The YOTUS Blog is a project that will accompany this seminar course. The blog will consist of students writing about various topics of their choosing from the selection of themes we cover throughout our course. Students will choose one issue that they are interested in and would like to write about and create an 800-1500 word blog post on that topic. Topics must relate to the 2016 Presidential Campaign and can include (but are not limited to): Articles about the current state of the horse race between the candidates; articles about issues that are being brought up by the candidates; research into a specific candidate, their bio, and their current campaign and issue stances. Students will then post their blog posts to the collective group blog that we have set up (http://yotusblog.org). These posts will provide many useful purposes for the students: students will be able to take the broad concepts, theories, and issues that they have learned about and then expound on those issues with their own original analysis and opinions; students will practice writing political journalism, a fast-growing field of journalism led by such publications as FiveThirtyEight and the NYTimes Upshot; students will develop higher level reading, writing, and debate skills through their work; students will have original content that they can use as writing samples for future work as they make their transition from high school to college.

 

Online Seminars

In addition to in-person seminars, we will be holding weekly online seminars through Google Hangout. These seminars will be supplemental to the in-person seminars as well as a way for students who are leaving the valley for summer vacation to engage in the program as well. Topics covered will be the same as those in the in-person seminars but will likely be expanded on due to the more intimate nature of smaller online sessions.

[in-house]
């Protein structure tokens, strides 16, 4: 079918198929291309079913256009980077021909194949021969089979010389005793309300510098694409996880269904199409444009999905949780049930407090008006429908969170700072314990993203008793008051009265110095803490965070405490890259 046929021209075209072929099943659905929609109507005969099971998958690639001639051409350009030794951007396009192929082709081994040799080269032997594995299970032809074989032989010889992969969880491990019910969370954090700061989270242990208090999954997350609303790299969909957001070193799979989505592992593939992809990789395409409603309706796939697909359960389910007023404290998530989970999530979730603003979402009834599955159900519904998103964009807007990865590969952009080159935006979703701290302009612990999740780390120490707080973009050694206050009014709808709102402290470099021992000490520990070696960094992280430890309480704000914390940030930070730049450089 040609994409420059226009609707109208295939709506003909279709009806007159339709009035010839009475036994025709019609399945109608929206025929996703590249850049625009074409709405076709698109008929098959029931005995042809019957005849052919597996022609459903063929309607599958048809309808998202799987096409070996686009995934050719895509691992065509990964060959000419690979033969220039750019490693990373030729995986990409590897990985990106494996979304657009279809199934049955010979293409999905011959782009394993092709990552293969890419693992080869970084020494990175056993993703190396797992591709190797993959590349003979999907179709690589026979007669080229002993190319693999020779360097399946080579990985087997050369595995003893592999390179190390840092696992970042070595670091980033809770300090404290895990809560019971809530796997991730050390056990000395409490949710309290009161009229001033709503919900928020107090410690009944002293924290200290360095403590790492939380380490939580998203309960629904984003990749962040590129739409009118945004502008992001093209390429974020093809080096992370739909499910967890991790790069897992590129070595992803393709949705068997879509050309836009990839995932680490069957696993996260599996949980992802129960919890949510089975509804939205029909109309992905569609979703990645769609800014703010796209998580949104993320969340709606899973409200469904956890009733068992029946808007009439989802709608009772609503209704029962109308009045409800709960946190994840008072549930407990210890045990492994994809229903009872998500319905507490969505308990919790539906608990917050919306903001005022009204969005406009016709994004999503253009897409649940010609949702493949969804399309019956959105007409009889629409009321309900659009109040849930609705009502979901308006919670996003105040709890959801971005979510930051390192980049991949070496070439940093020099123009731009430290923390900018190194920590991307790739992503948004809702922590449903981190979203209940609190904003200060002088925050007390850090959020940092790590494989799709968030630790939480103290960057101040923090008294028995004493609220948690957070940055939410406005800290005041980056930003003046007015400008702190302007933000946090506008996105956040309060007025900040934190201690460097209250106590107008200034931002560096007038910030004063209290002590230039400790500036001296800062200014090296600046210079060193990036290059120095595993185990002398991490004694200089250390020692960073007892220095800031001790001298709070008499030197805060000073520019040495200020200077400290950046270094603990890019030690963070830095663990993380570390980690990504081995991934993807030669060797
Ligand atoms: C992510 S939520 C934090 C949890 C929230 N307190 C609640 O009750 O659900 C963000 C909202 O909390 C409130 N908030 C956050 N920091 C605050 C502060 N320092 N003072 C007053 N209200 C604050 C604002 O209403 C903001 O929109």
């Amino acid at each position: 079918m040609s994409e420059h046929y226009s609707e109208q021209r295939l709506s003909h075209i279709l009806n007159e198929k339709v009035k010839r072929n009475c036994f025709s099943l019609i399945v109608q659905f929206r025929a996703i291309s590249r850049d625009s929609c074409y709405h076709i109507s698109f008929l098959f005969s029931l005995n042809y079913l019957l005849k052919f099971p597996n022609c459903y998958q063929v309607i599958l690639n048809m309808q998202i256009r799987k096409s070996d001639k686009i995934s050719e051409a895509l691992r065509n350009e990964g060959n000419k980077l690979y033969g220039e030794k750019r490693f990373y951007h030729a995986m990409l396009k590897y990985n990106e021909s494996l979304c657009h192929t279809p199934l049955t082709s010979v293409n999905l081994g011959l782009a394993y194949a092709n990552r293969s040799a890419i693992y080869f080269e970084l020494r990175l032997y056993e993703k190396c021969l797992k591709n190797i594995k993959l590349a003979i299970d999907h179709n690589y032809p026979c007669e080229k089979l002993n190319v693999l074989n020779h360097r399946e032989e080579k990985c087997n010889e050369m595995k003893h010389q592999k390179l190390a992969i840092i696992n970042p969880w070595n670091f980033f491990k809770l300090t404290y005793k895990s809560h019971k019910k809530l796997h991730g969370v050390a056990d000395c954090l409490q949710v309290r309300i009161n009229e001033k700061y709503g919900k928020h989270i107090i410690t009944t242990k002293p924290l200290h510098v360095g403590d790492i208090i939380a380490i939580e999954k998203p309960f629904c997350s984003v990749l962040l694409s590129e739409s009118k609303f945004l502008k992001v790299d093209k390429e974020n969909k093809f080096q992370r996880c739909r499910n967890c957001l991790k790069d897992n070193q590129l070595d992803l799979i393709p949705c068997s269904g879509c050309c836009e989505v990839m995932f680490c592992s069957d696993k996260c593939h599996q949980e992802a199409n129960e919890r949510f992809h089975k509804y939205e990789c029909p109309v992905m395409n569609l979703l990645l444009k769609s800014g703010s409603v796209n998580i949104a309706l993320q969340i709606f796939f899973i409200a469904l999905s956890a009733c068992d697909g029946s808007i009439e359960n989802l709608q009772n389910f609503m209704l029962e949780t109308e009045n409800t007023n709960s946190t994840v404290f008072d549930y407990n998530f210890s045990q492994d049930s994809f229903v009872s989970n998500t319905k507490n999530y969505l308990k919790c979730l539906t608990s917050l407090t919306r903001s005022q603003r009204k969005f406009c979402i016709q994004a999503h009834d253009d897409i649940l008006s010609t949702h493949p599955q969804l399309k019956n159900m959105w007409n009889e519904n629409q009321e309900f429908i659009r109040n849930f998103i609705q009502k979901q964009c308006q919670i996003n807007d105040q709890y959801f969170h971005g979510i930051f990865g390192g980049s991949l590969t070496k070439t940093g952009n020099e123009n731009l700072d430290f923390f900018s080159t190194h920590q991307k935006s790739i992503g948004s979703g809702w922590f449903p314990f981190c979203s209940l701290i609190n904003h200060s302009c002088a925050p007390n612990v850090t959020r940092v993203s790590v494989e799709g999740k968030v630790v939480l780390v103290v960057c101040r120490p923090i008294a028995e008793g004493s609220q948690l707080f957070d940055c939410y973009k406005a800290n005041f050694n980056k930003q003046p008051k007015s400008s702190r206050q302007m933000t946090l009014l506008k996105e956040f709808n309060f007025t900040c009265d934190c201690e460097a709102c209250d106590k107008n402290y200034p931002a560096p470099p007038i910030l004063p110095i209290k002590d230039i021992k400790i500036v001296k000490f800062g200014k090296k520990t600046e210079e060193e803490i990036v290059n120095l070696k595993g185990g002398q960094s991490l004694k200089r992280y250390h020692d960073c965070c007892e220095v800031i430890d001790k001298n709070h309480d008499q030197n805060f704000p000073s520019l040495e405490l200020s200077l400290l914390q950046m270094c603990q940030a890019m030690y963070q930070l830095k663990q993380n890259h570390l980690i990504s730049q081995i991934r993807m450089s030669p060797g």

These online sessions will be a great opportunity for students to ask questions and get even more detailed discussions of the topics in class.

 

Integrating Technology in Learning

The final element of our program is ensuring that students are exposed to the most modern avenues for political journalism. In the past decade, technology has completely transformed the landscape of political journalism with all major journalists now using all the resources at their fingertips including Twitter, Blogs, Vlogs, Interactive Data, and other online publishing methods to report on politics.

In addition to our blogging project, we hope to partner with the Palm Desert Apple Store to give students firsthand experience and training on software suites such as iMovie for vlogging, iBooks for eBook publishing, as well as various platforms for web journalism reporting including WordPress.

 

Download our syllabus Visit our 2014 Syllabus